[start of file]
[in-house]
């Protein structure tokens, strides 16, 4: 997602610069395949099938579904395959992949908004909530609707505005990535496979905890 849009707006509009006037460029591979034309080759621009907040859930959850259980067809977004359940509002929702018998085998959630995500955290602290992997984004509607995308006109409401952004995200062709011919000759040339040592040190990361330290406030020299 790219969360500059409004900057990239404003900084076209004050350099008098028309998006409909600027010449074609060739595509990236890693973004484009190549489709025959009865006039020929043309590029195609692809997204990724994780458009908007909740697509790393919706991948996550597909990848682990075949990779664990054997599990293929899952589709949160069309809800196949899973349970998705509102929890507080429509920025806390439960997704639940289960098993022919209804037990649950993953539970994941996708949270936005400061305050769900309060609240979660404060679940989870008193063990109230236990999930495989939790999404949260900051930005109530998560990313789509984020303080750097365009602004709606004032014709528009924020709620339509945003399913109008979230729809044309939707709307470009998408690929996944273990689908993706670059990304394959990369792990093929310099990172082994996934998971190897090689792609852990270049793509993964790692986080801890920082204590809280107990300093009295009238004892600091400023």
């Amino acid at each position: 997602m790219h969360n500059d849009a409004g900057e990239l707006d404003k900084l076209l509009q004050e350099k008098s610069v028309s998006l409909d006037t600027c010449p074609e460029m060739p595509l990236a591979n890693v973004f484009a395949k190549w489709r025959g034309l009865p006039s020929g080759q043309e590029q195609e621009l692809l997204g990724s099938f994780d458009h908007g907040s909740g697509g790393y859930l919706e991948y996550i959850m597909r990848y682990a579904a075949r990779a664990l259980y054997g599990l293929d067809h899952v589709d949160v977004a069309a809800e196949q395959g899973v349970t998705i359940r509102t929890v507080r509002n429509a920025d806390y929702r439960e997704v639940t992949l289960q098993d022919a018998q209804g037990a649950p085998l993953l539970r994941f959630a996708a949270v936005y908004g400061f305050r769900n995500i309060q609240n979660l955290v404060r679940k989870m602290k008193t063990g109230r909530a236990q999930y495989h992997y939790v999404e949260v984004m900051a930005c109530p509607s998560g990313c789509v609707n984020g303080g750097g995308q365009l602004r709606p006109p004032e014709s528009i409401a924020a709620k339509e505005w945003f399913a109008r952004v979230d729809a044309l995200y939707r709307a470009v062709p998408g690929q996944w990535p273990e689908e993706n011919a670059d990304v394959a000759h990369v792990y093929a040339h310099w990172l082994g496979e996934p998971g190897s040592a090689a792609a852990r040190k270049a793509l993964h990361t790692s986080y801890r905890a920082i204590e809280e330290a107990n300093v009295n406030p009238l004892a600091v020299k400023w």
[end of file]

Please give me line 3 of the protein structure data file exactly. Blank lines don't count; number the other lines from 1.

């Amino acid at each position: 997602m790219h969360n500059d849009a409004g900057e990239l707006d404003k900084l076209l509009q004050e350099k008098s610069v028309s998006l409909d006037t600027c010449p074609e460029m060739p595509l990236a591979n890693v973004f484009a395949k190549w489709r025959g034309l009865p006039s020929g080759q043309e590029q195609e621009l692809l997204g990724s099938f994780d458009h908007g907040s909740g697509g790393y859930l919706e991948y996550i959850m597909r990848y682990a579904a075949r990779a664990l259980y054997g599990l293929d067809h899952v589709d949160v977004a069309a809800e196949q395959g899973v349970t998705i359940r509102t929890v507080r509002n429509a920025d806390y929702r439960e997704v639940t992949l289960q098993d022919a018998q209804g037990a649950p085998l993953l539970r994941f959630a996708a949270v936005y908004g400061f305050r769900n995500i309060q609240n979660l955290v404060r679940k989870m602290k008193t063990g109230r909530a236990q999930y495989h992997y939790v999404e949260v984004m900051a930005c109530p509607s998560g990313c789509v609707n984020g303080g750097g995308q365009l602004r709606p006109p004032e014709s528009i409401a924020a709620k339509e505005w945003f399913a109008r952004v979230d729809a044309l995200y939707r709307a470009v062709p998408g690929q996944w990535p273990e689908e993706n011919a670059d990304v394959a000759h990369v792990y093929a040339h310099w990172l082994g496979e996934p998971g190897s040592a090689a792609a852990r040190k270049a793509l993964h990361t790692s986080y801890r905890a920082i204590e809280e330290a107990n300093v009295n406030p009238l004892a600091v020299k400023w």